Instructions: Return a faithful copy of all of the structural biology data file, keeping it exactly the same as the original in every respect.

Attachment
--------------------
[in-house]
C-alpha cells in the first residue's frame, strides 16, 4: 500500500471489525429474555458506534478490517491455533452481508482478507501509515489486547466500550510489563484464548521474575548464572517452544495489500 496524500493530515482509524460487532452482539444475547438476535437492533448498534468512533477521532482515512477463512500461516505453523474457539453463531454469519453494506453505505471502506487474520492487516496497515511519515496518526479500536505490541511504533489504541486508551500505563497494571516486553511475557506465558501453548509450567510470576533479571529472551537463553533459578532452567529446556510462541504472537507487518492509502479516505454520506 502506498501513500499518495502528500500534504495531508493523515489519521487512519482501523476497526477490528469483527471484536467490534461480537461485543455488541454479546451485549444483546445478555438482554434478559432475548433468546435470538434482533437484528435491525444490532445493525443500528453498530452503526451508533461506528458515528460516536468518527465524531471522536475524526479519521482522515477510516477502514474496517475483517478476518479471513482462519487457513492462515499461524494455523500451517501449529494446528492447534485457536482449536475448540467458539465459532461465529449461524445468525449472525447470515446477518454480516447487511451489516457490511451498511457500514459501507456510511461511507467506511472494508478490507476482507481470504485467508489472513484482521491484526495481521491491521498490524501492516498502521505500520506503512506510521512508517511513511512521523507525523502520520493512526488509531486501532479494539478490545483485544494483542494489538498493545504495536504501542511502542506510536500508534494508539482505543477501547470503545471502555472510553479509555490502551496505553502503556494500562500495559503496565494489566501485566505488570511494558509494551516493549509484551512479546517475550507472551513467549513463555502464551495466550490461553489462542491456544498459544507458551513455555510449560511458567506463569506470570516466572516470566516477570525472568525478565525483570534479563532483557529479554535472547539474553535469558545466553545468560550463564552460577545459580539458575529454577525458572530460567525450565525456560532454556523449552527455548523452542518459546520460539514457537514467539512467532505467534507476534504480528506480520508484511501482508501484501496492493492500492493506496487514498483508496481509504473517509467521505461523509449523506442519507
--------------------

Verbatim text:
[in-house]
C-alpha cells in the first residue's frame, strides 16, 4: 500500500471489525429474555458506534478490517491455533452481508482478507501509515489486547466500550510489563484464548521474575548464572517452544495489500 496524500493530515482509524460487532452482539444475547438476535437492533448498534468512533477521532482515512477463512500461516505453523474457539453463531454469519453494506453505505471502506487474520492487516496497515511519515496518526479500536505490541511504533489504541486508551500505563497494571516486553511475557506465558501453548509450567510470576533479571529472551537463553533459578532452567529446556510462541504472537507487518492509502479516505454520506 502506498501513500499518495502528500500534504495531508493523515489519521487512519482501523476497526477490528469483527471484536467490534461480537461485543455488541454479546451485549444483546445478555438482554434478559432475548433468546435470538434482533437484528435491525444490532445493525443500528453498530452503526451508533461506528458515528460516536468518527465524531471522536475524526479519521482522515477510516477502514474496517475483517478476518479471513482462519487457513492462515499461524494455523500451517501449529494446528492447534485457536482449536475448540467458539465459532461465529449461524445468525449472525447470515446477518454480516447487511451489516457490511451498511457500514459501507456510511461511507467506511472494508478490507476482507481470504485467508489472513484482521491484526495481521491491521498490524501492516498502521505500520506503512506510521512508517511513511512521523507525523502520520493512526488509531486501532479494539478490545483485544494483542494489538498493545504495536504501542511502542506510536500508534494508539482505543477501547470503545471502555472510553479509555490502551496505553502503556494500562500495559503496565494489566501485566505488570511494558509494551516493549509484551512479546517475550507472551513467549513463555502464551495466550490461553489462542491456544498459544507458551513455555510449560511458567506463569506470570516466572516470566516477570525472568525478565525483570534479563532483557529479554535472547539474553535469558545466553545468560550463564552460577545459580539458575529454577525458572530460567525450565525456560532454556523449552527455548523452542518459546520460539514457537514467539512467532505467534507476534504480528506480520508484511501482508501484501496492493492500492493506496487514498483508496481509504473517509467521505461523509449523506442519507